IndieWeb Committment for New Year’s Eve 2021

The annual page for IndieWeb New Year’s Commitments is up. I always have trouble with coming up with something new and interesting to work on. (There are really so many things, to be honest, and so many that I ought to do, but which seem so droll… What might be fun!?!)

I was recently enamored of the idea behind Paper Websites, so I quickly wired up something as a minimal example. It works, but I’d like to commit to rounding off some of the rough edges, exploring other potential methods, maybe slipping in the ability to write HTML into it as well, and writing up some of the details of how I’ve done it.

As a stretch goal, I’m also considering publishing a physical paper notebook/journal to have as a companion to the project—a true “Paper Blog”. To be honest, this sounds like some quirky, creative fun, so maybe I’ll do it first. 😀

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Since I can post to my website by pen and paper with OCR’d photos, I realize I should use a similar workflow to post handwritten zettels to my [[Obsidian]]-based [[zettelkasten]]/[[commonplace book]] too!

[[2021-11-23]] 7:30 PM

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Pen and paper publishing to your website? PaperWebsite is on to something.

Handwriting to Website #​​​FTW

While browsing today I ran across an awesome concept called PaperWebsite.com. It allows you to write on paper, take a photo, and then upload it to a website. Your handwritten words published to your website. A tactile writer’s dream.

My immediate thought—I need to have this now!

Articles written by hand in my journal to my website? Short notes that I write on index cards published as microblog updates.  How cool would that be? I was also talking to someone this morning about voice-to-text as a note taking concept. What about that too?

Of course, as you may know, I’ve already got a website. Do I need another one like this for $10/month? Probably not.

Value Proposition

But this has got me wondering “what the value proposition is for Paper Website as a company?” What are they really selling? Domain names? Hosting? Notebooks? They certainly seem to be selling all of the above, but the core product they’re really selling is an easy-to-use interface for transferring paper ideas to digital publishing. And this is exactly what I want!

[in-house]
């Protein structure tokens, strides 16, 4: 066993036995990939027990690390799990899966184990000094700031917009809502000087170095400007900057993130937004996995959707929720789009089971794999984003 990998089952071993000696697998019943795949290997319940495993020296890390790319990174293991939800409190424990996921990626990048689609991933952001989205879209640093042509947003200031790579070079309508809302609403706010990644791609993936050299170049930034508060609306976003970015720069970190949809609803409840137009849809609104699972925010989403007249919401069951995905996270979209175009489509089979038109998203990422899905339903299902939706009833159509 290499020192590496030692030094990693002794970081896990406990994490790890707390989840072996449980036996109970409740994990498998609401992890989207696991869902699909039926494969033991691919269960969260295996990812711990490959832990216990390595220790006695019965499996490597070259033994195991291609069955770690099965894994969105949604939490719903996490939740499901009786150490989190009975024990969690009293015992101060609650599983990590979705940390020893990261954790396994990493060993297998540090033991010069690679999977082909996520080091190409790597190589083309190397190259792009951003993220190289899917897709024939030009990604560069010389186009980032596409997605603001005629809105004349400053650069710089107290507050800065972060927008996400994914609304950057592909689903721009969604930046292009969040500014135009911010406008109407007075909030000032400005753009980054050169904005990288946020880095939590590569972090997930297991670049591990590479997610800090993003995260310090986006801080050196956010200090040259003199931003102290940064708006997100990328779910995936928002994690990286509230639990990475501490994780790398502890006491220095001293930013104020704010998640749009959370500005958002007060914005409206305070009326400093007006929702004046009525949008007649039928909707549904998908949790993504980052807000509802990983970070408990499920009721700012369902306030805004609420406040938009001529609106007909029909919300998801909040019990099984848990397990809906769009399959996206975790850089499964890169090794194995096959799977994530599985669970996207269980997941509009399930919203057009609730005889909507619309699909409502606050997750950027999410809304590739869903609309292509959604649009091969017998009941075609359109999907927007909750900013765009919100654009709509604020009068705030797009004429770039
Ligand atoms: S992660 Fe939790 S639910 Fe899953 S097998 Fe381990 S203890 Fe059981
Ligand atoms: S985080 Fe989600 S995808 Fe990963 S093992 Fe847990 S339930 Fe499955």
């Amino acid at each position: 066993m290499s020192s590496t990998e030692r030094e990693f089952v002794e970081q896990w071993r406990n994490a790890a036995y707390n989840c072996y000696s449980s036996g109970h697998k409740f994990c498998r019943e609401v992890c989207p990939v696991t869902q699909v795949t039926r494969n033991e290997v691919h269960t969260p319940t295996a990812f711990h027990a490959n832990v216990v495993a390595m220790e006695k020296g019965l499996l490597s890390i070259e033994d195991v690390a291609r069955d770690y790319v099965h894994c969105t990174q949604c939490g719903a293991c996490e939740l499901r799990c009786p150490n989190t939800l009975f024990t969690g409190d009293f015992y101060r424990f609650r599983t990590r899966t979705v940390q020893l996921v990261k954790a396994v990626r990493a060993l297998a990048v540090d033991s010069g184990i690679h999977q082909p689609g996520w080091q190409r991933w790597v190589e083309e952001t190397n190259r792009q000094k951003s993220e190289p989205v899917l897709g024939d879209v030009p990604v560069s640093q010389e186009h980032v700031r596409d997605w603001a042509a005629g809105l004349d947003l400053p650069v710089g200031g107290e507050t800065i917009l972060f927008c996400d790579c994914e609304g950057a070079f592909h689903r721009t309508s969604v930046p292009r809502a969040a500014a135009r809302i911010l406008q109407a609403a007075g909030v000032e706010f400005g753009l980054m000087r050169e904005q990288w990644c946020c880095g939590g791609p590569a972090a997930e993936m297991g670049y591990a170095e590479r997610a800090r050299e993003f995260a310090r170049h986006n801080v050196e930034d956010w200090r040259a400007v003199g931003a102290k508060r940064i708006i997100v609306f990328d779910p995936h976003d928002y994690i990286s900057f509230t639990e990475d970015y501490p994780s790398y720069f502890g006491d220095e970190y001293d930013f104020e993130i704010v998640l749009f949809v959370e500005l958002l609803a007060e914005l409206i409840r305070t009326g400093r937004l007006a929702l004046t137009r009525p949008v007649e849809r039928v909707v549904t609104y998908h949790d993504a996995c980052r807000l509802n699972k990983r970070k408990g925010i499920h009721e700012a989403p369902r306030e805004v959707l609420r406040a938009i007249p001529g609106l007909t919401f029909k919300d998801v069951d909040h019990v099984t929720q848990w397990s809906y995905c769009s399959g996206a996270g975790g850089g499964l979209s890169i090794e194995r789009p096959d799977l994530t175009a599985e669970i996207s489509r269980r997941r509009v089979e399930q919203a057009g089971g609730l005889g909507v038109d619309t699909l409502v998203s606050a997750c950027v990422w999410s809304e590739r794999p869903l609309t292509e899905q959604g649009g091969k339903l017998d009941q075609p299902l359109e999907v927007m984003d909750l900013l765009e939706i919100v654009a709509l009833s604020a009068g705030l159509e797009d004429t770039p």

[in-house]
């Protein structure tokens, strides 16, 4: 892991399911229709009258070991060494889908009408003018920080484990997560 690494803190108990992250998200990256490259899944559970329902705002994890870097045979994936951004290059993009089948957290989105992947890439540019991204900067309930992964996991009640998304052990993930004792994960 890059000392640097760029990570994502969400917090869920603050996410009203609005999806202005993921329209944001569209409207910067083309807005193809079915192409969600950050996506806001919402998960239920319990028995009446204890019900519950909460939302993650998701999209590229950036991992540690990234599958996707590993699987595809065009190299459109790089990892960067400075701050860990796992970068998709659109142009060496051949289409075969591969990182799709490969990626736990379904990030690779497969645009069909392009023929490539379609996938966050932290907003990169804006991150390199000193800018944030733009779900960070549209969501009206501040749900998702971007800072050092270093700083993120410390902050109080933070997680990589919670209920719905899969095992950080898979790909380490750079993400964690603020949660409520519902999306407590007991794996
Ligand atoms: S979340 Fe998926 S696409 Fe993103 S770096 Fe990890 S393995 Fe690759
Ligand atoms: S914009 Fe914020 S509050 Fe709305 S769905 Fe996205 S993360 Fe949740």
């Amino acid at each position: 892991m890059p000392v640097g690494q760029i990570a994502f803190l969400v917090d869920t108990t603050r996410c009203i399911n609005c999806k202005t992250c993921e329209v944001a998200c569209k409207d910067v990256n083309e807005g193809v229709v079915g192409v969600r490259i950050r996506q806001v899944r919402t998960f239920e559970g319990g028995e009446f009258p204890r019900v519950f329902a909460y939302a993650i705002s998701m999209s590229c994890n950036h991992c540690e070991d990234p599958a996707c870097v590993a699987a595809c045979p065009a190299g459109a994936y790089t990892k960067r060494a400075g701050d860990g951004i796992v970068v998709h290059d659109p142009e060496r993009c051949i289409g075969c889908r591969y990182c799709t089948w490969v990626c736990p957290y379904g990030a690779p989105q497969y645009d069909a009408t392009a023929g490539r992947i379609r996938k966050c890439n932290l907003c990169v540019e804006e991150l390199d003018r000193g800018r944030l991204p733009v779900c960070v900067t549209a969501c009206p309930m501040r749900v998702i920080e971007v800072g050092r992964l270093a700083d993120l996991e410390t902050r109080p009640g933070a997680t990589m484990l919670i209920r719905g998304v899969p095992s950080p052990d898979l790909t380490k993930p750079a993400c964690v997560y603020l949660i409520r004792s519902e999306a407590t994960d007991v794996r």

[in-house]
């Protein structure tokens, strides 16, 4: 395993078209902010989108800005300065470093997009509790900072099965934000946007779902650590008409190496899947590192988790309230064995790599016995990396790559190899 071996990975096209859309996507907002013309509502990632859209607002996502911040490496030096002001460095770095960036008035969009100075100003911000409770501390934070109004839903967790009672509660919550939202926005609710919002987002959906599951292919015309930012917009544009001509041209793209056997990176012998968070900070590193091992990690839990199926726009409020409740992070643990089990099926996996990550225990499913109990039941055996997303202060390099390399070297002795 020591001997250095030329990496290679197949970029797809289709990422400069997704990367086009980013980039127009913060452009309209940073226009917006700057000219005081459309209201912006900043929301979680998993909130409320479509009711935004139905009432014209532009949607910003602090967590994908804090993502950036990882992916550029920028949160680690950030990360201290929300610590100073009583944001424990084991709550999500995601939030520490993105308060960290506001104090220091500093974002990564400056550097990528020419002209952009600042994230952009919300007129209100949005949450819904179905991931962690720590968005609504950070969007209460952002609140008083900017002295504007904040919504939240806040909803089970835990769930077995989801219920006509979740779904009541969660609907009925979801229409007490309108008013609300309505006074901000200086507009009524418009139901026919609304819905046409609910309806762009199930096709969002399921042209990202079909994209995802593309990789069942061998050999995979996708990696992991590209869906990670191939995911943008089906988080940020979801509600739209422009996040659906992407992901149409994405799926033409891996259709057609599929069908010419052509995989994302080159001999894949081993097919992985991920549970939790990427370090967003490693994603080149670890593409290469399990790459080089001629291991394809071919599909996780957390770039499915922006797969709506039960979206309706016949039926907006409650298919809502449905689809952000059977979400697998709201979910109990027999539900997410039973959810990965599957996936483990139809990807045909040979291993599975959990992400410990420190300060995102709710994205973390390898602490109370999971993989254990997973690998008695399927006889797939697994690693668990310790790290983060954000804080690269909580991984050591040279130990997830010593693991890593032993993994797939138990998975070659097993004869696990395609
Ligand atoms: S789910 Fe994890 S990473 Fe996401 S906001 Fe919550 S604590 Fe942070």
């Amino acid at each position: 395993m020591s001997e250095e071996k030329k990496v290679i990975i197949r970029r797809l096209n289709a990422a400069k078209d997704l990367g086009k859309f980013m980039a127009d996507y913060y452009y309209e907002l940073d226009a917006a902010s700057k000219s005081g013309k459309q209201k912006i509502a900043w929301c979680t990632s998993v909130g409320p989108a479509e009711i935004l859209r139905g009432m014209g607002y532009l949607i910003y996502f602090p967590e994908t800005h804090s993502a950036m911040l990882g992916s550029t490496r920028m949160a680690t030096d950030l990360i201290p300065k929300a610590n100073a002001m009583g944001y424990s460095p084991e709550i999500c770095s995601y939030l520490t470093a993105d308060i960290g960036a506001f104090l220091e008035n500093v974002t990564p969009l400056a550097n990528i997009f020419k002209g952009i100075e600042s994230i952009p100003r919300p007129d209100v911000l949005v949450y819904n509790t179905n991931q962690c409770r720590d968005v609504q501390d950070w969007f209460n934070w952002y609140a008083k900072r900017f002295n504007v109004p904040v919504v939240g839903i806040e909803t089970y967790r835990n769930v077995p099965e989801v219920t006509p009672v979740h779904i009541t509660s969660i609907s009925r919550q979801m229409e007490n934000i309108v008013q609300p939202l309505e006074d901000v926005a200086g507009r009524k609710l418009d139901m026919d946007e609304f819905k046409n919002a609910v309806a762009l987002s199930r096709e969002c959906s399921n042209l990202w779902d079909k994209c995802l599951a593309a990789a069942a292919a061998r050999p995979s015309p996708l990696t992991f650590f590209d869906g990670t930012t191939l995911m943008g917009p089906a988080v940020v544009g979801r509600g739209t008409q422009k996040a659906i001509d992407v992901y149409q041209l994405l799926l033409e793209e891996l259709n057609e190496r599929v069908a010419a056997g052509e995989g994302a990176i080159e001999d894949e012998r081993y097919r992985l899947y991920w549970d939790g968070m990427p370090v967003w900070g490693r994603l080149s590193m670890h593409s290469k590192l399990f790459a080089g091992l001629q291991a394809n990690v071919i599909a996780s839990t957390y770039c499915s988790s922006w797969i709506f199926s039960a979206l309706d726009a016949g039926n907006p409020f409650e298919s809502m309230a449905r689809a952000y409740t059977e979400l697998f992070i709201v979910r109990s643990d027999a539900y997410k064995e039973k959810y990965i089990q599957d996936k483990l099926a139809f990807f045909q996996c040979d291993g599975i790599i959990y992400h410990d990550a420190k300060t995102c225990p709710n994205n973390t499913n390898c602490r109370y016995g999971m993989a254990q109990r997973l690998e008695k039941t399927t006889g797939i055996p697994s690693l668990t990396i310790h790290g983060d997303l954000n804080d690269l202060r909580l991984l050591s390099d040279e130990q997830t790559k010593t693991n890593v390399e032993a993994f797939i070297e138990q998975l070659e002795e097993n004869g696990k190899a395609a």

The problem now is to buy this sub-service without all the other moving pieces like a domain name, hosting, etc., which I don’t need. Taking just the core service and abstracting it to the wider universe of websites could be a major technical hurdle (and nightmare).

IndieWeb and Micropub

Perhaps I could try find an OCR solution and wire it all together myself? I’d rather see the original developer run away with the idea though. So instead I’ll quietly suggest that they could take their current infrastructure and add a small piece.

Since PaperWebsite’s already got the front end up and running, why not add on Micropub support to the back end? Maybe Ben Stokes could take the OCR output and create a new Micropub client that could authenticate to any website with Micropub support? I have to imagine that he could probably program it in a couple of days (borrowing from any of the pre-existing open source clients or libraries out there) and suddenly it’s a product that could work with WordPress, Drupal, WithKnown, Craft, Jekyll, Kirby, Hugo, Blot, and a variety of other platforms that support the W3C spec recommendation or have plugins for it.

The service could publish in “draft” form and allow editing after-the-fact. There’s also infrastructure for cross-syndicating to other social services with Micropub clents, so note cards to my website and automatically syndicated to Twitter, Mastodon, or micro.blog? Yes, please.

And maybe it could be done as a service for a dollar a month or a few dollars a year?

I made a short mention of the idea in the IndieWeb chat, and it’s already a-buzz with implementation ideas… If you’re around Ben, I’m sure folks there would lend a hand if you’re interested.

The website, commonplace book, note taking, stationery, and fountain pen nerd in me is really excited about where this could go from a user interface perspective.

How Moleskine, Leuchtturm, LiveScribe or the other stationery giants haven’t done this already is beyond me. I could also see serious writing apps like  iA Writer or Ulysses doing something like this too.

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A lot of this metaverse business sounds like what Ramon Llull was creating in the 13th century with his art of memory and combinatoric wheels. Admittedly, it was a single user space, but he was creating images in his mind and then combinatorically combining them with each other to create new external/imagined ideas, thoughts, and experiences.

It gets (a lot) complicated to see this without significant background reading and experience of what he was doing. (I think even Frances Yates misunderstood some of his intention in her magisterial tome.)

IndieWeb is doing some of what he imagined, but rather than doing it in our physical brains (memory), we’re doing together from website to website in a similar communal manner.

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Andrew, someone in the IndieWeb chat mentioned what an awesome new website you have. I thought you might appreciate our upcoming mini-camp. There’s definitely a space in the tools for thought area that your perspective may help fill. If it’s of interest, I’d invite you to join us.

Gardens and Streams II: An IndieWebCamp Pop-up Session on Wikis, Digital Gardens, Online Commonplace Books, Zettelkasten and Note Taking

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